An autopsy would later determine that Theresa died from strangulation and blunt force trauma, according to NBC News. The medical examiner also believed Theresa may have been sexually assaulted, although it wasn’t possible to know for sure.

Detectives looked at those closest to Theresa, including Fenton and Ball. They learned that just two weeks before the murder, Fenton had stayed at Theresa’s house and watched her dog while she was working an overnight shift.

The day she died, she also confided in a friend that she had gotten into a fight with Fenton.

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Investigators were also struck by Fenton’s seemingly emotionless response to her death.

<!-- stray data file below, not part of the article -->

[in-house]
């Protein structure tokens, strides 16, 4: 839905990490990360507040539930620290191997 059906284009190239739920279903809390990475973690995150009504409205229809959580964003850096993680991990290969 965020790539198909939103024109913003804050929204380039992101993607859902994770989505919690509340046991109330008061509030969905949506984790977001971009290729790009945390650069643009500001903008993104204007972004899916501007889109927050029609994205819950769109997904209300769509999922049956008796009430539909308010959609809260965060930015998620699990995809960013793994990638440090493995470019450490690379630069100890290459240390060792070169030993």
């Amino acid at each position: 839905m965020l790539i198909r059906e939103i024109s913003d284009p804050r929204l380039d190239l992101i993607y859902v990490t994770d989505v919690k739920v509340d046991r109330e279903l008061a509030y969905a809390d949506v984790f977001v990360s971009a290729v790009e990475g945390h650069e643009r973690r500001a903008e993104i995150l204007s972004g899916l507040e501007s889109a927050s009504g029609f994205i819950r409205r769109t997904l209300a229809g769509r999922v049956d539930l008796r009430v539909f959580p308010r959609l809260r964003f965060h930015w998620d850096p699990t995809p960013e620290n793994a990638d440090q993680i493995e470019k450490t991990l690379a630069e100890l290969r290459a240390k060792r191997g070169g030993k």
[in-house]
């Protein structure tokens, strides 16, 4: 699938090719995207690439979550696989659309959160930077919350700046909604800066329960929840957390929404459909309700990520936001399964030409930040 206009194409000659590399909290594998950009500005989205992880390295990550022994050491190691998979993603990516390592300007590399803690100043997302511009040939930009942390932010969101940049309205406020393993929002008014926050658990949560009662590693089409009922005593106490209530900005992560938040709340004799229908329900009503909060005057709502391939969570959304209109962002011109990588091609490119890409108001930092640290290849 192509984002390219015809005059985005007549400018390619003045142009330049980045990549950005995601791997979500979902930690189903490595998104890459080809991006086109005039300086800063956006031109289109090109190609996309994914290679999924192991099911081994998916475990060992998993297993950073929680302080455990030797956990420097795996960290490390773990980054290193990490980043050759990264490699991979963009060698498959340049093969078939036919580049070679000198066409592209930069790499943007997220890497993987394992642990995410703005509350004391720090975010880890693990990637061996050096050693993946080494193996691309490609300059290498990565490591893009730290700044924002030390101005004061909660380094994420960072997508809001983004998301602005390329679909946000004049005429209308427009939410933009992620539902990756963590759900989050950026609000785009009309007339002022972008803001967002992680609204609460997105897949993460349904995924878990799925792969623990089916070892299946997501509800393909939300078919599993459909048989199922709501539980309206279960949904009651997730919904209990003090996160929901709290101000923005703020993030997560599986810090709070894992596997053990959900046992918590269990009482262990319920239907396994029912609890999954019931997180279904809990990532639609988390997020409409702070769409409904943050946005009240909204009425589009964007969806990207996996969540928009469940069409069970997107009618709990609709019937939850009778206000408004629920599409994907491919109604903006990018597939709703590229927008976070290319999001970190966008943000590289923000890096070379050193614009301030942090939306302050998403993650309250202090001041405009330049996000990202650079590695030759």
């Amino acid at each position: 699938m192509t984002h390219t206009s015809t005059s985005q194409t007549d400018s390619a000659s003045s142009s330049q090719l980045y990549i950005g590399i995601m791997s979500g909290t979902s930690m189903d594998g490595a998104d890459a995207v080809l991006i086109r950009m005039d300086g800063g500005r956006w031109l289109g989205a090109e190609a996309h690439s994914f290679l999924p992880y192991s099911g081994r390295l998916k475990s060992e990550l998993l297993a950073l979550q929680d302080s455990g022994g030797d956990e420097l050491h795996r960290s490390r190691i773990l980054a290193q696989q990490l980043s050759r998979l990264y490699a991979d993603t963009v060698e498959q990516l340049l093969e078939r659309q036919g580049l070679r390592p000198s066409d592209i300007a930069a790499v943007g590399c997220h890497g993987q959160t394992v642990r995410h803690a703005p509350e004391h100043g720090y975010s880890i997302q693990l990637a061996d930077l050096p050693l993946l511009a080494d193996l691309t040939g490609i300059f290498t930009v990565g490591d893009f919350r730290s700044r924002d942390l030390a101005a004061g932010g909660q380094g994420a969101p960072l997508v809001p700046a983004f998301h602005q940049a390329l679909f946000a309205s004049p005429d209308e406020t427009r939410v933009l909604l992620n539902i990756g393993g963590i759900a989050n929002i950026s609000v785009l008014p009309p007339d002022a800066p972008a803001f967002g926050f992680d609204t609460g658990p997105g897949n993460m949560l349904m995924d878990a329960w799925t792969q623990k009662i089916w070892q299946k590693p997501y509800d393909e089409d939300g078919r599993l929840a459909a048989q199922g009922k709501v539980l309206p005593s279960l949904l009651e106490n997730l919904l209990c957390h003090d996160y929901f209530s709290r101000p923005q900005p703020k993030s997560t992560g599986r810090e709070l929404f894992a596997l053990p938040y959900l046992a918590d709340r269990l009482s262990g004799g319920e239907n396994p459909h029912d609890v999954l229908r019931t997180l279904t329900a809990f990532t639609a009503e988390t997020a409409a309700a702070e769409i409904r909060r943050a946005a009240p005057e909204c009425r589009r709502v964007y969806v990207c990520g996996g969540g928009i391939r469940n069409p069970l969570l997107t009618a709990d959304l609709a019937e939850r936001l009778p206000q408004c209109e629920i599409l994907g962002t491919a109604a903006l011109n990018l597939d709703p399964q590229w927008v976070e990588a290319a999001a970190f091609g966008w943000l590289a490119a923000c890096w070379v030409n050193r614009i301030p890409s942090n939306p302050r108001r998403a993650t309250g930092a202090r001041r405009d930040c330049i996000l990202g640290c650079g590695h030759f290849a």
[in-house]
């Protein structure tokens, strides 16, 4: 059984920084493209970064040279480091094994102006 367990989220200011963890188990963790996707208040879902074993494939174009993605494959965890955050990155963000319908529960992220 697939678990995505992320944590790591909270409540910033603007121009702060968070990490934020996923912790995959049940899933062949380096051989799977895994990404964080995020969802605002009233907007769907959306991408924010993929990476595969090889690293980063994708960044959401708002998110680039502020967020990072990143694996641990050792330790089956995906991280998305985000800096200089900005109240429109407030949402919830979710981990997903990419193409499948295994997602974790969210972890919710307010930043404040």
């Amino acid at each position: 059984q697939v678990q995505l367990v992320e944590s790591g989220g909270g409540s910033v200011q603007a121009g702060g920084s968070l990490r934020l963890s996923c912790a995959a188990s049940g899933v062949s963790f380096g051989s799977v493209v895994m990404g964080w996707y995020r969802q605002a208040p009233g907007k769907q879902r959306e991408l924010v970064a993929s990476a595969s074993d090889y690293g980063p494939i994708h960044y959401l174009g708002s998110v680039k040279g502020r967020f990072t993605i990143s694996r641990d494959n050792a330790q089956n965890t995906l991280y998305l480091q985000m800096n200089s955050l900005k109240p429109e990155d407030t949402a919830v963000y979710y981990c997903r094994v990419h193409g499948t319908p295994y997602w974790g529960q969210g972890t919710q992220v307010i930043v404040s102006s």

However, Fenton and Ball insisted they had nothing to do with her death.

“There is no way in hell he would hurt that woman,” Ball told investigators during an interrogation.

Both Fenton and Ball also had an alibi: They had been at a car dealership buying a car at the time she disappeared. 

A few months later, Fenton and Ball both agreed to take a lie detector test, which showed deception when asked whether they had caused Theresa’s death and whether they knew she was dead before her body was found. Before the test was over, Ball, who was pregnant with Fenton’s child, ran out of the room in tears, something that struck investigators as unusual. 

Lie detector tests, however, are not admissible in court and there was nothing definitive to tie the couple to the crimes.